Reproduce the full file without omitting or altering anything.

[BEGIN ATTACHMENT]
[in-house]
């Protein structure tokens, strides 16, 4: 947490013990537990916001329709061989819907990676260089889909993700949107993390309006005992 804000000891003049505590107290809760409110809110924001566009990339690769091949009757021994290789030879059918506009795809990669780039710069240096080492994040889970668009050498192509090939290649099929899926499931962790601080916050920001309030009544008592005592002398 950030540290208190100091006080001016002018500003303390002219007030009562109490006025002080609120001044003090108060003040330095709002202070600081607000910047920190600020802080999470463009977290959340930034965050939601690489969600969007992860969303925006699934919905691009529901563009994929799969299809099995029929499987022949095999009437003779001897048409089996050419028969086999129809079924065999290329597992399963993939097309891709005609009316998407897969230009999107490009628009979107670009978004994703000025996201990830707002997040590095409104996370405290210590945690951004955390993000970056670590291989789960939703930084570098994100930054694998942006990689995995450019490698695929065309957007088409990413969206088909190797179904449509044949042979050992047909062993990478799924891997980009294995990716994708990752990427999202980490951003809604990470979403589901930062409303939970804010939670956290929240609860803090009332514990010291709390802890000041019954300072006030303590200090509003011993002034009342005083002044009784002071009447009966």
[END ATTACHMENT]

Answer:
[in-house]
């Protein structure tokens, strides 16, 4: 947490013990537990916001329709061989819907990676260089889909993700949107993390309006005992 804000000891003049505590107290809760409110809110924001566009990339690769091949009757021994290789030879059918506009795809990669780039710069240096080492994040889970668009050498192509090939290649099929899926499931962790601080916050920001309030009544008592005592002398 950030540290208190100091006080001016002018500003303390002219007030009562109490006025002080609120001044003090108060003040330095709002202070600081607000910047920190600020802080999470463009977290959340930034965050939601690489969600969007992860969303925006699934919905691009529901563009994929799969299809099995029929499987022949095999009437003779001897048409089996050419028969086999129809079924065999290329597992399963993939097309891709005609009316998407897969230009999107490009628009979107670009978004994703000025996201990830707002997040590095409104996370405290210590945690951004955390993000970056670590291989789960939703930084570098994100930054694998942006990689995995450019490698695929065309957007088409990413969206088909190797179904449509044949042979050992047909062993990478799924891997980009294995990716994708990752990427999202980490951003809604990470979403589901930062409303939970804010939670956290929240609860803090009332514990010291709390802890000041019954300072006030303590200090509003011993002034009342005083002044009784002071009447009966």